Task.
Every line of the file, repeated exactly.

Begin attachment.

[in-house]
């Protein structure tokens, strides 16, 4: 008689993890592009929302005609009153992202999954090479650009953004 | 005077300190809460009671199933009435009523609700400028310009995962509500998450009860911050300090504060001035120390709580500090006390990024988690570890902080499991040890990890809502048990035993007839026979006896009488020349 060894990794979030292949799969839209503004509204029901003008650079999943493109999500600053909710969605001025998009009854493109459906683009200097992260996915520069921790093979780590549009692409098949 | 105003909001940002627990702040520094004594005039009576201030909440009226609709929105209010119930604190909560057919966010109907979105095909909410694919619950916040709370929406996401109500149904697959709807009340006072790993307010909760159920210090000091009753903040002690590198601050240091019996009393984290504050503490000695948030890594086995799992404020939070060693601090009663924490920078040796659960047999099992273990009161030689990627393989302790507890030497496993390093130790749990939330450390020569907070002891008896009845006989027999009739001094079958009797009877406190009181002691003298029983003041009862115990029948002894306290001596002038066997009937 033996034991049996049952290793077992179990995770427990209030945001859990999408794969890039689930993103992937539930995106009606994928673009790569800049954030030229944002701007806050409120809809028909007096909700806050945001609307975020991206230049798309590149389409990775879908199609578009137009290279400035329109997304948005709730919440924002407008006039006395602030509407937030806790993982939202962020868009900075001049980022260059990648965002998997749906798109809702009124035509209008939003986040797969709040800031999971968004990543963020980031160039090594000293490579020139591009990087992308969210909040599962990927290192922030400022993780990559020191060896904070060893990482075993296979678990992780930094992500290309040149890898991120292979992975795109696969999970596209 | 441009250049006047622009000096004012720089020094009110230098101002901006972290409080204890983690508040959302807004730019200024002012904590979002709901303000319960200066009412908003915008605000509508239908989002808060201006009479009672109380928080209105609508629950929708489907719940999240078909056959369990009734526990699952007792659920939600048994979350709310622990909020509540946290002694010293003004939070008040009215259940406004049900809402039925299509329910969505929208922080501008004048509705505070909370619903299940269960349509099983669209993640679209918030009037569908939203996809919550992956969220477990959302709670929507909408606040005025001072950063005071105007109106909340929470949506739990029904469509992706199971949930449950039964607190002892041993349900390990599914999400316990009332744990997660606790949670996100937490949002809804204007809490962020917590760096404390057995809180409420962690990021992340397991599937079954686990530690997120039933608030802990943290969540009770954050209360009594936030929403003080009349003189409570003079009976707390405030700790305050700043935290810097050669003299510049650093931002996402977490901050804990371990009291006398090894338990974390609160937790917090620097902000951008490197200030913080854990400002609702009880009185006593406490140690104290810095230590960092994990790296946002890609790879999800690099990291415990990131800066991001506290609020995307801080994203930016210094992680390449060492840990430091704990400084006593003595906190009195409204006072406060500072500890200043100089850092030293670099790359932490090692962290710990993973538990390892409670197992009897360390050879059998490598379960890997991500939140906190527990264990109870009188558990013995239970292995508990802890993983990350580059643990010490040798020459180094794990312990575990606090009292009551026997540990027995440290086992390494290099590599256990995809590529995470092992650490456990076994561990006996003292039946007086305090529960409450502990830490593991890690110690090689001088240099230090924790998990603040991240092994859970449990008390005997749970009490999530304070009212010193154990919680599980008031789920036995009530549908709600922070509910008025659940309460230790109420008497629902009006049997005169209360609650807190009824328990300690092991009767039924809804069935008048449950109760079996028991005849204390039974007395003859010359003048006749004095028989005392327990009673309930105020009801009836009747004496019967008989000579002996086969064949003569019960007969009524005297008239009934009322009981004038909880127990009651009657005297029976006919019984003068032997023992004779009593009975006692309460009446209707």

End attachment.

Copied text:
[in-house]
């Protein structure tokens, strides 16, 4: 008689993890592009929302005609009153992202999954090479650009953004 | 005077300190809460009671199933009435009523609700400028310009995962509500998450009860911050300090504060001035120390709580500090006390990024988690570890902080499991040890990890809502048990035993007839026979006896009488020349 060894990794979030292949799969839209503004509204029901003008650079999943493109999500600053909710969605001025998009009854493109459906683009200097992260996915520069921790093979780590549009692409098949 | 105003909001940002627990702040520094004594005039009576201030909440009226609709929105209010119930604190909560057919966010109907979105095909909410694919619950916040709370929406996401109500149904697959709807009340006072790993307010909760159920210090000091009753903040002690590198601050240091019996009393984290504050503490000695948030890594086995799992404020939070060693601090009663924490920078040796659960047999099992273990009161030689990627393989302790507890030497496993390093130790749990939330450390020569907070002891008896009845006989027999009739001094079958009797009877406190009181002691003298029983003041009862115990029948002894306290001596002038066997009937 033996034991049996049952290793077992179990995770427990209030945001859990999408794969890039689930993103992937539930995106009606994928673009790569800049954030030229944002701007806050409120809809028909007096909700806050945001609307975020991206230049798309590149389409990775879908199609578009137009290279400035329109997304948005709730919440924002407008006039006395602030509407937030806790993982939202962020868009900075001049980022260059990648965002998997749906798109809702009124035509209008939003986040797969709040800031999971968004990543963020980031160039090594000293490579020139591009990087992308969210909040599962990927290192922030400022993780990559020191060896904070060893990482075993296979678990992780930094992500290309040149890898991120292979992975795109696969999970596209 | 441009250049006047622009000096004012720089020094009110230098101002901006972290409080204890983690508040959302807004730019200024002012904590979002709901303000319960200066009412908003915008605000509508239908989002808060201006009479009672109380928080209105609508629950929708489907719940999240078909056959369990009734526990699952007792659920939600048994979350709310622990909020509540946290002694010293003004939070008040009215259940406004049900809402039925299509329910969505929208922080501008004048509705505070909370619903299940269960349509099983669209993640679209918030009037569908939203996809919550992956969220477990959302709670929507909408606040005025001072950063005071105007109106909340929470949506739990029904469509992706199971949930449950039964607190002892041993349900390990599914999400316990009332744990997660606790949670996100937490949002809804204007809490962020917590760096404390057995809180409420962690990021992340397991599937079954686990530690997120039933608030802990943290969540009770954050209360009594936030929403003080009349003189409570003079009976707390405030700790305050700043935290810097050669003299510049650093931002996402977490901050804990371990009291006398090894338990974390609160937790917090620097902000951008490197200030913080854990400002609702009880009185006593406490140690104290810095230590960092994990790296946002890609790879999800690099990291415990990131800066991001506290609020995307801080994203930016210094992680390449060492840990430091704990400084006593003595906190009195409204006072406060500072500890200043100089850092030293670099790359932490090692962290710990993973538990390892409670197992009897360390050879059998490598379960890997991500939140906190527990264990109870009188558990013995239970292995508990802890993983990350580059643990010490040798020459180094794990312990575990606090009292009551026997540990027995440290086992390494290099590599256990995809590529995470092992650490456990076994561990006996003292039946007086305090529960409450502990830490593991890690110690090689001088240099230090924790998990603040991240092994859970449990008390005997749970009490999530304070009212010193154990919680599980008031789920036995009530549908709600922070509910008025659940309460230790109420008497629902009006049997005169209360609650807190009824328990300690092991009767039924809804069935008048449950109760079996028991005849204390039974007395003859010359003048006749004095028989005392327990009673309930105020009801009836009747004496019967008989000579002996086969064949003569019960007969009524005297008239009934009322009981004038909880127990009651009657005297029976006919019984003068032997023992004779009593009975006692309460009446209707």